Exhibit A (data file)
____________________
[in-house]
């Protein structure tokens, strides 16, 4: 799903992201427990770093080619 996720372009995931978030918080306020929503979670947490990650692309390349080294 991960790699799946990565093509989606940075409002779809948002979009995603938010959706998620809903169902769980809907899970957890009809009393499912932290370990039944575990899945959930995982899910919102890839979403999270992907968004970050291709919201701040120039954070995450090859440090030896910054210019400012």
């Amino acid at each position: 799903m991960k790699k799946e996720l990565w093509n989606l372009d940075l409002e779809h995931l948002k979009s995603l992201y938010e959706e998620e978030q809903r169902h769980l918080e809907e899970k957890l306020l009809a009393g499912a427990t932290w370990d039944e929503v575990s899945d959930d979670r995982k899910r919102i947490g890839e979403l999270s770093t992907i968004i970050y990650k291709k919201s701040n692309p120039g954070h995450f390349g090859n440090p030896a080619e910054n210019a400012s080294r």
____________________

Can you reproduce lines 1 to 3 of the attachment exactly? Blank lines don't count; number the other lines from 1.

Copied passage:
[in-house]
């Protein structure tokens, strides 16, 4: 799903992201427990770093080619 996720372009995931978030918080306020929503979670947490990650692309390349080294 991960790699799946990565093509989606940075409002779809948002979009995603938010959706998620809903169902769980809907899970957890009809009393499912932290370990039944575990899945959930995982899910919102890839979403999270992907968004970050291709919201701040120039954070995450090859440090030896910054210019400012």
């Amino acid at each position: 799903m991960k790699k799946e996720l990565w093509n989606l372009d940075l409002e779809h995931l948002k979009s995603l992201y938010e959706e998620e978030q809903r169902h769980l918080e809907e899970k957890l306020l009809a009393g499912a427990t932290w370990d039944e929503v575990s899945d959930d979670r995982k899910r919102i947490g890839e979403l999270s770093t992907i968004i970050y990650k291709k919201s701040n692309p120039g954070h995450f390349g090859n440090p030896a080619e910054n210019a400012s080294r």